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Court: Hearing on bite mark needed

Evidence in question for upcoming retrial of Paul Aaron Ross in 2004 homicide

The Pennsylvania Superior Court on Thursday vacated an order by a Blair County judge permitting the use of bite mark evidence in an upcoming homicide trial and ordered that a hearing be conducted on the scientific reliability of such evidence.

In an opinion written by Judge Mary P. Murray, the court ordered that the judge presiding over the Paul Aaron Ross murder case conduct what is known as a Frye hearing to review the acceptance among experts in multiple scientific fields whether bite mark analysis is acceptable.

The Superior Court opinion, joined in by Judge Maria McLaughlin and James G. Colins, stated, “We make no judgment as to the admissibility of the bite mark identification evidence at issue.”

But the opinion clarified the defense, which opposes bite mark evidence in the Ross case, presented arguments that the expert witnesses to be called by the prosecution “may not have applied generally accepted scientific methodology in reaching their conclusions, and consequently, the trial court erred in concluding that a Frye hearing was not necessary.”

The opinion continued, “Therefore, we vacate the order denying (Ross’s) request for a Frye hearing and remand the matter to the trial court for a hearing in accordance with Frye.”

The Superior Court decision further delays a retrial for Ross, 47, an inmate at the State Correctional Institution at Mahanoy.

The appeals court seven years ago ordered Ross be retried for the June 27, 2004, murder of 26-year-old Tina Miller of Hollidaysburg.

Her body was found partially submerged in the lake at Canoe Creek State Park.

Testimony showed she had been at a late-night party and that she and Ross had been dropped off at the park by friends. The park was located near Ross’ home at the time.

The prosecution argued Ross was the last person with Miller.

He has maintained his innocence throughout the years.

Ross was convicted of first-degree murder, aggravated assault, involuntary deviate sexual intercourse, unlawful restraint, simple assault, false imprisonment and indecent assault.

The jury rejected the death penalty after testimony concerning Ross’ turbulent childhood, and he was sentenced to life plus 48 years behind bars.

The Superior Court in ordering a retrial concluded Ross’ Altoona attorney Thomas M. Dickey did not have time to prepare his defense and improper testimony from former Ross girlfriends (prior bad acts) was used to portray him as a violent individual.

Since the order for a retrial, a variety of issues have arisen, including whether the death penalty can once again be pursued. The courts have ruled the prosecution can seek the death penalty.

Recently, the issue of whether the prosecution can present bite mark evidence in the second trial has arisen.

The prosecution has two dentists who practice in the field of forensic odontology who are expected to testify that a mark on the victim’s left breast was caused by a human bite, and in comparing molds from five sets of teeth, four of the molds can be excluded as the cause of the mark.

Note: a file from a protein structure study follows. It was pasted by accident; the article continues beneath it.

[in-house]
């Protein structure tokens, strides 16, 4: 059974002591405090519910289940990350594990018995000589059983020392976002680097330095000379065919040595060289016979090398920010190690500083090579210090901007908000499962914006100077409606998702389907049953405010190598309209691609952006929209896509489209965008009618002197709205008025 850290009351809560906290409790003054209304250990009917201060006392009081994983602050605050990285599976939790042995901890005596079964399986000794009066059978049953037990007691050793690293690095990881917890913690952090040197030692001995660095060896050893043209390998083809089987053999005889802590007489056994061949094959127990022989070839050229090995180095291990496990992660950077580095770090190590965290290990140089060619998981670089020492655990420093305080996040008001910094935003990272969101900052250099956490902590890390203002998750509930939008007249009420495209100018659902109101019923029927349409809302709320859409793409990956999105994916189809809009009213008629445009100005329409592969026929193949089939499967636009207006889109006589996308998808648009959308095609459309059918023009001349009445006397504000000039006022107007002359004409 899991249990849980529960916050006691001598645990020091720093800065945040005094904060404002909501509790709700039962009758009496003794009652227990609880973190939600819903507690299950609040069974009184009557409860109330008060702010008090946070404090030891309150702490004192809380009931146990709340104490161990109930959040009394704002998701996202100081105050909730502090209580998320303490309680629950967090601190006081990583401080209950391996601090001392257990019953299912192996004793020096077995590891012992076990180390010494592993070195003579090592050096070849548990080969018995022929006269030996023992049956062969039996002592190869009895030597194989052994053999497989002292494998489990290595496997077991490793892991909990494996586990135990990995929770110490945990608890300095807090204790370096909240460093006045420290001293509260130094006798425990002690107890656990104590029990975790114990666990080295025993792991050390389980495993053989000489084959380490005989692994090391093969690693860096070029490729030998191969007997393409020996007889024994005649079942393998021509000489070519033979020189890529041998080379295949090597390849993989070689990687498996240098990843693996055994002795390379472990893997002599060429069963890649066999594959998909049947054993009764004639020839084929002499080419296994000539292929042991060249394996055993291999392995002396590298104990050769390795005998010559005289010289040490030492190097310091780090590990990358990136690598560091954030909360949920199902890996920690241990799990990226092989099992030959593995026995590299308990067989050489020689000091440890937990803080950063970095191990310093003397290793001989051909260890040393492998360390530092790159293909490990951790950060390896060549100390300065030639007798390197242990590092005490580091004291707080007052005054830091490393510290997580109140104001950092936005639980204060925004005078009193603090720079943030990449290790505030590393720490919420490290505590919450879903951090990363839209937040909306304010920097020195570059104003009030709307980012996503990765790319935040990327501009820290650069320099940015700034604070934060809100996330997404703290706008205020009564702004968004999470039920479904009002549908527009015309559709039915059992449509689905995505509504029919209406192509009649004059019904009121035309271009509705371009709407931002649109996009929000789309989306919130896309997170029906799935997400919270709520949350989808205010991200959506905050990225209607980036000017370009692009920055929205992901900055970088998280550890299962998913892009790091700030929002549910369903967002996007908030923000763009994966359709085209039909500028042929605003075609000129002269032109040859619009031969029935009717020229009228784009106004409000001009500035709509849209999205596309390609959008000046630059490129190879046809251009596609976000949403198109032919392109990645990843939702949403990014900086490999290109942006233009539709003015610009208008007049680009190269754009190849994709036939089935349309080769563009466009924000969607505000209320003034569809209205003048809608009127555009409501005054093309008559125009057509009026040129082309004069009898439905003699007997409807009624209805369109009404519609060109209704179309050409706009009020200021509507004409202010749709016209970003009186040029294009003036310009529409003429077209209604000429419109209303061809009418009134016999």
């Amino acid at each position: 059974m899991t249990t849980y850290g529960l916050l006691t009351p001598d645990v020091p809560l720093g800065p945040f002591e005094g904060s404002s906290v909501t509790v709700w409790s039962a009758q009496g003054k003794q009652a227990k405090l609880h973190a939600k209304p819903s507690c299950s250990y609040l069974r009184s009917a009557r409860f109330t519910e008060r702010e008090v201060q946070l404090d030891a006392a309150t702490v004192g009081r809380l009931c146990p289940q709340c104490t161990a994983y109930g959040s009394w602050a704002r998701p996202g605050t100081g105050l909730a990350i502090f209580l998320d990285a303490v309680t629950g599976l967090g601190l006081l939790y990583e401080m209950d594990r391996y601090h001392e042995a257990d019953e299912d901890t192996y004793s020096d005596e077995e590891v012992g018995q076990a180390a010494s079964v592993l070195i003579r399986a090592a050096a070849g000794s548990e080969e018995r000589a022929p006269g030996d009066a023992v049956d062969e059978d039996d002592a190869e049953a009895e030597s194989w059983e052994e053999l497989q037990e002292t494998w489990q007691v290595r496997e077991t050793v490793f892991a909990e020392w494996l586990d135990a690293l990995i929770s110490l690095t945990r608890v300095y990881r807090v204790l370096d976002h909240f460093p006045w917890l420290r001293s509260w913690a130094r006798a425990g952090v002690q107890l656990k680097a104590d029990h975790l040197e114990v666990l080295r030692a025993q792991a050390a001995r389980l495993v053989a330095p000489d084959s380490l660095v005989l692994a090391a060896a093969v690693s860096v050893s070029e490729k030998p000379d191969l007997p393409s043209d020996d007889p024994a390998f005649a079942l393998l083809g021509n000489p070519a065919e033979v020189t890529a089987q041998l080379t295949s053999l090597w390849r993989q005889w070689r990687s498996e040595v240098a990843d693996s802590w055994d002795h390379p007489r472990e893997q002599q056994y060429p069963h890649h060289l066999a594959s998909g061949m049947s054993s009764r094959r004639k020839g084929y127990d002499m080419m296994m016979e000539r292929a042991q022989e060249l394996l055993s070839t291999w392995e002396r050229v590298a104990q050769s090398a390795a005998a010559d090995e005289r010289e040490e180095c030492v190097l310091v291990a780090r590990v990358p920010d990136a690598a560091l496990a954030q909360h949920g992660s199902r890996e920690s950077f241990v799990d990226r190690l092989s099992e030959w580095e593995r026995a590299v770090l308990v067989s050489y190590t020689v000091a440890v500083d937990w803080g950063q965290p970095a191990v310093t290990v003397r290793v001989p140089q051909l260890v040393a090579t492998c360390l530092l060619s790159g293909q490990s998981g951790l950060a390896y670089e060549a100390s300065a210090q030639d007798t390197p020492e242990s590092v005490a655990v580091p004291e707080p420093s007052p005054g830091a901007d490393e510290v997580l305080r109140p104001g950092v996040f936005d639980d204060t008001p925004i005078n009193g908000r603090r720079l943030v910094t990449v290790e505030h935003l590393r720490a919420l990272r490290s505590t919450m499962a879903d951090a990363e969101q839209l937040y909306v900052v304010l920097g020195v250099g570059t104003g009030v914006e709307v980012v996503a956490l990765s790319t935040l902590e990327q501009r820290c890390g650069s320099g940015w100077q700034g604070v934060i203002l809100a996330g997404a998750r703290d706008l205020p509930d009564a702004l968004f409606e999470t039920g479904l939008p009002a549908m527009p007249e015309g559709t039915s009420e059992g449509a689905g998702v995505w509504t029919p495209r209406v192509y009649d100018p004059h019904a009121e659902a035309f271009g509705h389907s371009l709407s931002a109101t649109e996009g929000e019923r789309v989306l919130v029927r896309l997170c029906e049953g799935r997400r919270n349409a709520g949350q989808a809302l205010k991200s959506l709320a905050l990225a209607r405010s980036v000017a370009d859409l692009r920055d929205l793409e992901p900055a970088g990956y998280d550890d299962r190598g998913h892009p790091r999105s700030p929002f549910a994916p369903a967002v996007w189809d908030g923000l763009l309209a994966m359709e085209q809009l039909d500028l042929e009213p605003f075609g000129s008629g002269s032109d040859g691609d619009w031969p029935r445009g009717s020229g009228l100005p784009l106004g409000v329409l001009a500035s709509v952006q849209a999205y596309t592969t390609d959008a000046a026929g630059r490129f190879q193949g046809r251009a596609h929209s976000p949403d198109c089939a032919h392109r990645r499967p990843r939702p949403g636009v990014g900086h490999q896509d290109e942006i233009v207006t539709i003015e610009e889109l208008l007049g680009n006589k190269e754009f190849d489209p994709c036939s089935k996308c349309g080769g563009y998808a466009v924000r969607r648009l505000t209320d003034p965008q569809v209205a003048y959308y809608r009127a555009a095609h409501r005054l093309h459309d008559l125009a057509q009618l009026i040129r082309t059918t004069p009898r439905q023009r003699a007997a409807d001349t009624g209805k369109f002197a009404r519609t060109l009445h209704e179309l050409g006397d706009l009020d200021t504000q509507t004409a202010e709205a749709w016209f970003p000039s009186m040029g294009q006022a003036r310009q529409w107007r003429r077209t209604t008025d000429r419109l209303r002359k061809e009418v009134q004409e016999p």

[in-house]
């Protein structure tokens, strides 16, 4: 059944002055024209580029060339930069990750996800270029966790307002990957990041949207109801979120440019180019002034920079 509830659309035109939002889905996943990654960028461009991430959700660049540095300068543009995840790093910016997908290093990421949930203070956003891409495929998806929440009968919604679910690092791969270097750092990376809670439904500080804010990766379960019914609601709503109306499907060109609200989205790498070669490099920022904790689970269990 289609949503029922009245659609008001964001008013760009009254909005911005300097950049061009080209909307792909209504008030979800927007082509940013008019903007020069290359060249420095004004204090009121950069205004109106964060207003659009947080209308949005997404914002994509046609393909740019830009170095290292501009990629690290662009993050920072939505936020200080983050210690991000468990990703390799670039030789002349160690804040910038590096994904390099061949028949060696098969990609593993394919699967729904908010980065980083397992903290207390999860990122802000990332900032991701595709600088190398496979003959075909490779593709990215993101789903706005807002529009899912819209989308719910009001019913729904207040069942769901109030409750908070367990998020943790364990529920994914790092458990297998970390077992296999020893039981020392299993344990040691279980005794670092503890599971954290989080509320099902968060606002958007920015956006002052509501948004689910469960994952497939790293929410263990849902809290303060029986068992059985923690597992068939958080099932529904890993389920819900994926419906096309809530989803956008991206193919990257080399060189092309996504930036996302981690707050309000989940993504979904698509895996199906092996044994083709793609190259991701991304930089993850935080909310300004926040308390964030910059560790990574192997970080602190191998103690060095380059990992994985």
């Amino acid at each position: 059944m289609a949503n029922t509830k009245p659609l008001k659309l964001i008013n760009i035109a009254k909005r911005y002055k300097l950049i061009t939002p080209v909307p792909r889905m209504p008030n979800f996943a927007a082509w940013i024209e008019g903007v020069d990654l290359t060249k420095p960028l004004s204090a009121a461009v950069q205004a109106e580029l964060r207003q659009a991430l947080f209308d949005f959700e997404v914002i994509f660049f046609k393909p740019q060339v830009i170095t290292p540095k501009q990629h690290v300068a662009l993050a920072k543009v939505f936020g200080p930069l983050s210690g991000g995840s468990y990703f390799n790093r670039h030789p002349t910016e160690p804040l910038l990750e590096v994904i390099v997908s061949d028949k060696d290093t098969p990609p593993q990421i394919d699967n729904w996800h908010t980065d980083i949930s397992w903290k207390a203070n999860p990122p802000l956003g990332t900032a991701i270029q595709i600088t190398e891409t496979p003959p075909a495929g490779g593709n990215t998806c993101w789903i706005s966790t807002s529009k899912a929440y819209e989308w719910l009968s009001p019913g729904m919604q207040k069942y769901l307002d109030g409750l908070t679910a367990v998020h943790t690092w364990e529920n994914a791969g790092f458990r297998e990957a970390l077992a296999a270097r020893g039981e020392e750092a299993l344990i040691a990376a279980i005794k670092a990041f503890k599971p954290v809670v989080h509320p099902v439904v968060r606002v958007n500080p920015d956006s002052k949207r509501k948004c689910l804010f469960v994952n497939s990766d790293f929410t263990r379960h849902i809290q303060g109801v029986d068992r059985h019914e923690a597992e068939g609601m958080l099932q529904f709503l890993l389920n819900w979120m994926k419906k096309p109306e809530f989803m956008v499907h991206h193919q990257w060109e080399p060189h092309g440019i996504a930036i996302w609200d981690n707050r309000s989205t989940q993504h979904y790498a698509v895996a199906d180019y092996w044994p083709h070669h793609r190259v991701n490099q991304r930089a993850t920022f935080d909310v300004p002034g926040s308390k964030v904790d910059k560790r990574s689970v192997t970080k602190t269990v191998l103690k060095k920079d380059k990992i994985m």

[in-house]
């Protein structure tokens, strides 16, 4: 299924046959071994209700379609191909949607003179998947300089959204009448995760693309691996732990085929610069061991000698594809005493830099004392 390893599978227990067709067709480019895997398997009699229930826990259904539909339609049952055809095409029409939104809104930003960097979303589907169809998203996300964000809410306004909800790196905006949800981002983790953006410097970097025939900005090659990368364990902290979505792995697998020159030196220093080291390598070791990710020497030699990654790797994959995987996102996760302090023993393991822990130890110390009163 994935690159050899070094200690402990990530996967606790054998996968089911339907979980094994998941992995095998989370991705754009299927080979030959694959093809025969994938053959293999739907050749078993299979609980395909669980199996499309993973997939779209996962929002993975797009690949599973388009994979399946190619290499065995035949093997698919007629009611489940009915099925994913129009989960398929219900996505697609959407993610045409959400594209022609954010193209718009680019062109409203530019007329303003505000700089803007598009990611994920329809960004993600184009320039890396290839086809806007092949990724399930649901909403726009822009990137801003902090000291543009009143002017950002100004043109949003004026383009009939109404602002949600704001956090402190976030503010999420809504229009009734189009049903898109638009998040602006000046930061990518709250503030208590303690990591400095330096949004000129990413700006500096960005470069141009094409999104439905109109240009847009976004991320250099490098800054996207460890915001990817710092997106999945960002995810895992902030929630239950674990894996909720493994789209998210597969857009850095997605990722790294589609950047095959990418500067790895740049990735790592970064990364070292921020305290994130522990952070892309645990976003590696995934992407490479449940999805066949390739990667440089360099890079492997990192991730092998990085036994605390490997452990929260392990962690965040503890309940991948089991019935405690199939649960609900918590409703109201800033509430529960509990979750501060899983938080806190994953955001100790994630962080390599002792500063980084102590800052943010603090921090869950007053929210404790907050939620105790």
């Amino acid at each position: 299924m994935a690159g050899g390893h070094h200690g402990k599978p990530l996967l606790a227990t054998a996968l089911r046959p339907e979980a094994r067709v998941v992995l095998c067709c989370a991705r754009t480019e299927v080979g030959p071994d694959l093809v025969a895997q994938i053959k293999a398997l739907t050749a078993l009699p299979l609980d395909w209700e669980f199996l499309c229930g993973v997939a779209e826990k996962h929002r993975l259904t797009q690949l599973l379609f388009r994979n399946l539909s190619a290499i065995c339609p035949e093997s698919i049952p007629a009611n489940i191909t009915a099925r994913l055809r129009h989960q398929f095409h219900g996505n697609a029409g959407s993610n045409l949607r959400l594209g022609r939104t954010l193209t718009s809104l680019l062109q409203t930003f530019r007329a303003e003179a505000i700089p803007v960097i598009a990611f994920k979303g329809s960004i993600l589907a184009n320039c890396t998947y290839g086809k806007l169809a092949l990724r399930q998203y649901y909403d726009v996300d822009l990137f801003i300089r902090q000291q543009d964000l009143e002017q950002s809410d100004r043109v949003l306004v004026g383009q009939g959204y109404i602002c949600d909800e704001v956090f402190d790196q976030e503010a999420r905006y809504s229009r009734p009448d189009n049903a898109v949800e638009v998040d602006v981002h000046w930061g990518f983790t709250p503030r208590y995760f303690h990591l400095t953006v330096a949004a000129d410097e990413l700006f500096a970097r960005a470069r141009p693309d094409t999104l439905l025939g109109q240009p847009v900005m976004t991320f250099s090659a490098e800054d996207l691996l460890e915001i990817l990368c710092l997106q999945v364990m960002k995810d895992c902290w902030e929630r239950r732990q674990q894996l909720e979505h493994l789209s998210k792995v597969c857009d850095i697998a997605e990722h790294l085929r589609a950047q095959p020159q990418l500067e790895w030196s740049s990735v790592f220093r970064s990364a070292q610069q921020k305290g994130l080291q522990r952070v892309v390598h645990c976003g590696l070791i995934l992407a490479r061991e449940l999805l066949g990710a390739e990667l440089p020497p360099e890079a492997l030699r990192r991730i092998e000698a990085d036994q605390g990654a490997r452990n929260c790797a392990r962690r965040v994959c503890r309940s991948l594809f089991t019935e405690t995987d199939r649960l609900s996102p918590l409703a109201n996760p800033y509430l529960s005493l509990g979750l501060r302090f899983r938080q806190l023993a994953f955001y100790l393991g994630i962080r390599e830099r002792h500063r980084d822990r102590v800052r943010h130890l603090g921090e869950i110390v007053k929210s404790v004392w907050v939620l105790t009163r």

The only one that can’t be excluded is a mold from Ross’ teeth.

Senior Judge Jolene G. Kopriva from Blair County rejected a defense request, led by Ross’ attorneys, Dickey and Thomas Hooper, for a Frye hearing to test the scientific viability of bite mark evidence.

Kopriva ruled a Frye hearing was not necessary because bite mark evidence “is not novel,” according to the Superior Court opinion.

She ruled that in testifying as to their opinions concerning the mark on Miller, the prosecution experts must adhere to guidelines of the American Board of Forensic Odontologists.

The defense attorneys, joined by Dana Delger and Chris Fabricant from Innocent Project of New York, contend the prosecution experts did not apply scientific methodology in reaching their conclusions.

The defense presented a report by the President’s Council of Advisors on Science and Technology pointing out forensic odontologists often can’t agree whether an injury is even a bite mark, whether it is a human bite mark or whether the mark can be identified as coming from a particular individual.

The Superior Court found there may be grounds to find that the prosecution’s expert witnesses have not applied accepted scientific methodology in reaching their conclusions.

“Accordingly, we conclude that the trial court abused its discretion in denying (Ross’) request for a Frye hearing,” the opinion stated.

The appeals court judges also concluded the trial judge in the Ross case should not limit opinions on bite mark evidence to just the field of forensic odontology, noting the issue affects many other areas of expertise, such as pathology, biology, statistics and metrology (the study of measurement).

“Because the act of biting a human involves not only the biter’s teeth, but also the skin, muscle, tissue and blood with which the teeth make contact, the notion that bite mark identification analysis involves scientific discipline beyond forensic odontology is reasonable,” the appeals court judges stated.

Kopriva last year issued a gag order on attorneys involved in the Ross case.

Dickey on Thursday said he couldn’t comment concerning the appeals court decision but noted he “looks forward to presenting testimony and evidence at the upcoming Frye hearing.”

Blair County District Attorney Richard A. Consiglio also mentioned the gag order in refusing to comment on the opinion.

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